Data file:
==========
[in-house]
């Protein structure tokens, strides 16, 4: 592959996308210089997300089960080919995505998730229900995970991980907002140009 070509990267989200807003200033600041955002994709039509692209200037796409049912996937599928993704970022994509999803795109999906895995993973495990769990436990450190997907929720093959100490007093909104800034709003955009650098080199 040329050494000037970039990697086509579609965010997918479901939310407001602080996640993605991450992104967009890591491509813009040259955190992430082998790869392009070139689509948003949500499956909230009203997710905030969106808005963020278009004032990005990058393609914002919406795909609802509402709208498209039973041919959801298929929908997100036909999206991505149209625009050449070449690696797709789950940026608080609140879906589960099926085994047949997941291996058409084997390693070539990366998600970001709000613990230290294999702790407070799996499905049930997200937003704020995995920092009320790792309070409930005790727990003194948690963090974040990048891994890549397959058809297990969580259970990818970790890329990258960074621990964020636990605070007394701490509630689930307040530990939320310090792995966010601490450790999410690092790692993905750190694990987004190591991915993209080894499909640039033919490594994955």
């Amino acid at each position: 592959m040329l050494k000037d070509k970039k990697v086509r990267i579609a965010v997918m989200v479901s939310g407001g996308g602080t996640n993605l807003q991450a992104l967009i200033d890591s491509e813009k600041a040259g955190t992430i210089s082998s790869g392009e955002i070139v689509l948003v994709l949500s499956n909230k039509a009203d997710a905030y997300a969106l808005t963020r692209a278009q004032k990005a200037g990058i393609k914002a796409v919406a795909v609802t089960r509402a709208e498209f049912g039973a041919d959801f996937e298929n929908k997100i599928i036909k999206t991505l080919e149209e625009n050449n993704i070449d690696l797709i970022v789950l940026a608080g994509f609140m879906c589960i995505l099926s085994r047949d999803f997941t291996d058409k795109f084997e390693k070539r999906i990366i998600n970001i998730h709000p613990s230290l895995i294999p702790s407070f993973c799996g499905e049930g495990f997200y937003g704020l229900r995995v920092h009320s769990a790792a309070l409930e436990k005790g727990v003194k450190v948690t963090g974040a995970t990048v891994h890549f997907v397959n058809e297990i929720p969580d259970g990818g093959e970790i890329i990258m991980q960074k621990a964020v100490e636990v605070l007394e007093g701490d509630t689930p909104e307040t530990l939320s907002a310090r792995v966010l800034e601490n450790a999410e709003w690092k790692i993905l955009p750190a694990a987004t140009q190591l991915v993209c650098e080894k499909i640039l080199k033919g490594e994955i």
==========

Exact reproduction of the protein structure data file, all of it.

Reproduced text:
[in-house]
């Protein structure tokens, strides 16, 4: 592959996308210089997300089960080919995505998730229900995970991980907002140009 070509990267989200807003200033600041955002994709039509692209200037796409049912996937599928993704970022994509999803795109999906895995993973495990769990436990450190997907929720093959100490007093909104800034709003955009650098080199 040329050494000037970039990697086509579609965010997918479901939310407001602080996640993605991450992104967009890591491509813009040259955190992430082998790869392009070139689509948003949500499956909230009203997710905030969106808005963020278009004032990005990058393609914002919406795909609802509402709208498209039973041919959801298929929908997100036909999206991505149209625009050449070449690696797709789950940026608080609140879906589960099926085994047949997941291996058409084997390693070539990366998600970001709000613990230290294999702790407070799996499905049930997200937003704020995995920092009320790792309070409930005790727990003194948690963090974040990048891994890549397959058809297990969580259970990818970790890329990258960074621990964020636990605070007394701490509630689930307040530990939320310090792995966010601490450790999410690092790692993905750190694990987004190591991915993209080894499909640039033919490594994955």
């Amino acid at each position: 592959m040329l050494k000037d070509k970039k990697v086509r990267i579609a965010v997918m989200v479901s939310g407001g996308g602080t996640n993605l807003q991450a992104l967009i200033d890591s491509e813009k600041a040259g955190t992430i210089s082998s790869g392009e955002i070139v689509l948003v994709l949500s499956n909230k039509a009203d997710a905030y997300a969106l808005t963020r692209a278009q004032k990005a200037g990058i393609k914002a796409v919406a795909v609802t089960r509402a709208e498209f049912g039973a041919d959801f996937e298929n929908k997100i599928i036909k999206t991505l080919e149209e625009n050449n993704i070449d690696l797709i970022v789950l940026a608080g994509f609140m879906c589960i995505l099926s085994r047949d999803f997941t291996d058409k795109f084997e390693k070539r999906i990366i998600n970001i998730h709000p613990s230290l895995i294999p702790s407070f993973c799996g499905e049930g495990f997200y937003g704020l229900r995995v920092h009320s769990a790792a309070l409930e436990k005790g727990v003194k450190v948690t963090g974040a995970t990048v891994h890549f997907v397959n058809e297990i929720p969580d259970g990818g093959e970790i890329i990258m991980q960074k621990a964020v100490e636990v605070l007394e007093g701490d509630t689930p909104e307040t530990l939320s907002a310090r792995v966010l800034e601490n450790a999410e709003w690092k790692i993905l955009p750190a694990a987004t140009q190591l991915v993209c650098e080894k499909i640039l080199k033919g490594e994955i």